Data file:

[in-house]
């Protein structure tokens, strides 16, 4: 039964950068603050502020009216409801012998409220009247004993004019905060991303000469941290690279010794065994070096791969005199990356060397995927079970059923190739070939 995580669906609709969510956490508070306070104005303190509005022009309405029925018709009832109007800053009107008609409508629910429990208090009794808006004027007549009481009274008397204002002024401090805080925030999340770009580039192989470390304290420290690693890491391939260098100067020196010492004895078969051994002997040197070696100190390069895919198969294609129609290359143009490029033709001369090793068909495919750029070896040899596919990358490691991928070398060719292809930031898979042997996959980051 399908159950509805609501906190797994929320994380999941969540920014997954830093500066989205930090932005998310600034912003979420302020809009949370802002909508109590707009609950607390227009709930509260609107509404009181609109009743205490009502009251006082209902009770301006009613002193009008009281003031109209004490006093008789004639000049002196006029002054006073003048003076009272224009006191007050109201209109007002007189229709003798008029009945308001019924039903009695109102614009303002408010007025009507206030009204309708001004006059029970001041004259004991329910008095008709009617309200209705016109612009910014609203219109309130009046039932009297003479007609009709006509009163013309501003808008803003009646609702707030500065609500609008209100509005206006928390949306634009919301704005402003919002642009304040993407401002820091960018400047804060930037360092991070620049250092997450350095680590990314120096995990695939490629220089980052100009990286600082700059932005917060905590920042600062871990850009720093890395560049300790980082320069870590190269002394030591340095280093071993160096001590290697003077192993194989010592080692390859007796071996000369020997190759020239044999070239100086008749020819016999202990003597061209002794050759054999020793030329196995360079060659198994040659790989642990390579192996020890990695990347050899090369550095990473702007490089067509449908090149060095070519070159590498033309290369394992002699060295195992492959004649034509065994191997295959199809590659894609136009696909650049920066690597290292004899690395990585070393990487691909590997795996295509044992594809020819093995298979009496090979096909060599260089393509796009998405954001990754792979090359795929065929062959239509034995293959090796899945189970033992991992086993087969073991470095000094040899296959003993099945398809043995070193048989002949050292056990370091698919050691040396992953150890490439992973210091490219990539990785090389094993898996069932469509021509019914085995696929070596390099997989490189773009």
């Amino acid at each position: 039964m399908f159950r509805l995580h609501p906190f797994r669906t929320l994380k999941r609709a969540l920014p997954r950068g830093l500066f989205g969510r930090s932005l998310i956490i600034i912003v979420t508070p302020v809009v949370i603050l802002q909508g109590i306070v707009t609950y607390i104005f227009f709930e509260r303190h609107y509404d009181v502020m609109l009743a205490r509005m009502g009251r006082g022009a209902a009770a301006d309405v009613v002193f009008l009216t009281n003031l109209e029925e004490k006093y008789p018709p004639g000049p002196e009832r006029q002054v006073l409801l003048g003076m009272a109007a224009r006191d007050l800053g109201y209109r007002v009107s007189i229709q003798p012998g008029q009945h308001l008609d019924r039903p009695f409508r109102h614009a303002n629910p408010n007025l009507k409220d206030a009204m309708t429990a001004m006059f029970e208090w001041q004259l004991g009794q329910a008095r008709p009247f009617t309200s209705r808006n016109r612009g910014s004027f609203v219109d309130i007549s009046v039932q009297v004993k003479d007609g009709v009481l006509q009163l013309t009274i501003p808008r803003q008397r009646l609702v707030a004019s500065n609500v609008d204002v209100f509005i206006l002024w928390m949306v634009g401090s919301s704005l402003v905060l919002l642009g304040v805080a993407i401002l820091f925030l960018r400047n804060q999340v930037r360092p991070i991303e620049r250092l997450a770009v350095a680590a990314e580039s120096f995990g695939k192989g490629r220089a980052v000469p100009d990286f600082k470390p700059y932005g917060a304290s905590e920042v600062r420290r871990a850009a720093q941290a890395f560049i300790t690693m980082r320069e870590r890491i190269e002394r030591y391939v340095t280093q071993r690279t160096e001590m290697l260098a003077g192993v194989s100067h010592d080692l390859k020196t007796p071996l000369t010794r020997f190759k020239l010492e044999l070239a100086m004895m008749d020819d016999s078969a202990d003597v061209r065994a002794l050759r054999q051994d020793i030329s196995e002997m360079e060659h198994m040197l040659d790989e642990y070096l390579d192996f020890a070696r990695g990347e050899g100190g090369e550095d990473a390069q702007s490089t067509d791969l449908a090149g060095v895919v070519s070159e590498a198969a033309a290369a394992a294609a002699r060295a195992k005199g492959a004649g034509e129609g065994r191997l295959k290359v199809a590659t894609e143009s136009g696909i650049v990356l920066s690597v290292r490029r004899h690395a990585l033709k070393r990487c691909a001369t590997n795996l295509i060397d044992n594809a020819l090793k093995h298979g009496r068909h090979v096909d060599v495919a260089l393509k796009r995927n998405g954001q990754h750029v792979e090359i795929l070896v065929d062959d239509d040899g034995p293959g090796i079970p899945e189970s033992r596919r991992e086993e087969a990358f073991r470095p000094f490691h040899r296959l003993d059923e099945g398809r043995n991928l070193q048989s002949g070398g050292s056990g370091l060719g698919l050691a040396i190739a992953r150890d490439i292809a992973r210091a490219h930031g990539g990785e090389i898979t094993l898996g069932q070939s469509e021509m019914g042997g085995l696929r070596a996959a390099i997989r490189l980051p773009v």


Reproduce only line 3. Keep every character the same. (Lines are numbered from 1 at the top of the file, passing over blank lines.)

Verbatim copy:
């Amino acid at each position: 039964m399908f159950r509805l995580h609501p906190f797994r669906t929320l994380k999941r609709a969540l920014p997954r950068g830093l500066f989205g969510r930090s932005l998310i956490i600034i912003v979420t508070p302020v809009v949370i603050l802002q909508g109590i306070v707009t609950y607390i104005f227009f709930e509260r303190h609107y509404d009181v502020m609109l009743a205490r509005m009502g009251r006082g022009a209902a009770a301006d309405v009613v002193f009008l009216t009281n003031l109209e029925e004490k006093y008789p018709p004639g000049p002196e009832r006029q002054v006073l409801l003048g003076m009272a109007a224009r006191d007050l800053g109201y209109r007002v009107s007189i229709q003798p012998g008029q009945h308001l008609d019924r039903p009695f409508r109102h614009a303002n629910p408010n007025l009507k409220d206030a009204m309708t429990a001004m006059f029970e208090w001041q004259l004991g009794q329910a008095r008709p009247f009617t309200s209705r808006n016109r612009g910014s004027f609203v219109d309130i007549s009046v039932q009297v004993k003479d007609g009709v009481l006509q009163l013309t009274i501003p808008r803003q008397r009646l609702v707030a004019s500065n609500v609008d204002v209100f509005i206006l002024w928390m949306v634009g401090s919301s704005l402003v905060l919002l642009g304040v805080a993407i401002l820091f925030l960018r400047n804060q999340v930037r360092p991070i991303e620049r250092l997450a770009v350095a680590a990314e580039s120096f995990g695939k192989g490629r220089a980052v000469p100009d990286f600082k470390p700059y932005g917060a304290s905590e920042v600062r420290r871990a850009a720093q941290a890395f560049i300790t690693m980082r320069e870590r890491i190269e002394r030591y391939v340095t280093q071993r690279t160096e001590m290697l260098a003077g192993v194989s100067h010592d080692l390859k020196t007796p071996l000369t010794r020997f190759k020239l010492e044999l070239a100086m004895m008749d020819d016999s078969a202990d003597v061209r065994a002794l050759r054999q051994d020793i030329s196995e002997m360079e060659h198994m040197l040659d790989e642990y070096l390579d192996f020890a070696r990695g990347e050899g100190g090369e550095d990473a390069q702007s490089t067509d791969l449908a090149g060095v895919v070519s070159e590498a198969a033309a290369a394992a294609a002699r060295a195992k005199g492959a004649g034509e129609g065994r191997l295959k290359v199809a590659t894609e143009s136009g696909i650049v990356l920066s690597v290292r490029r004899h690395a990585l033709k070393r990487c691909a001369t590997n795996l295509i060397d044992n594809a020819l090793k093995h298979g009496r068909h090979v096909d060599v495919a260089l393509k796009r995927n998405g954001q990754h750029v792979e090359i795929l070896v065929d062959d239509d040899g034995p293959g090796i079970p899945e189970s033992r596919r991992e086993e087969a990358f073991r470095p000094f490691h040899r296959l003993d059923e099945g398809r043995n991928l070193q048989s002949g070398g050292s056990g370091l060719g698919l050691a040396i190739a992953r150890d490439i292809a992973r210091a490219h930031g990539g990785e090389i898979t094993l898996g069932q070939s469509e021509m019914g042997g085995l696929r070596a996959a390099i997989r490189l980051p773009v």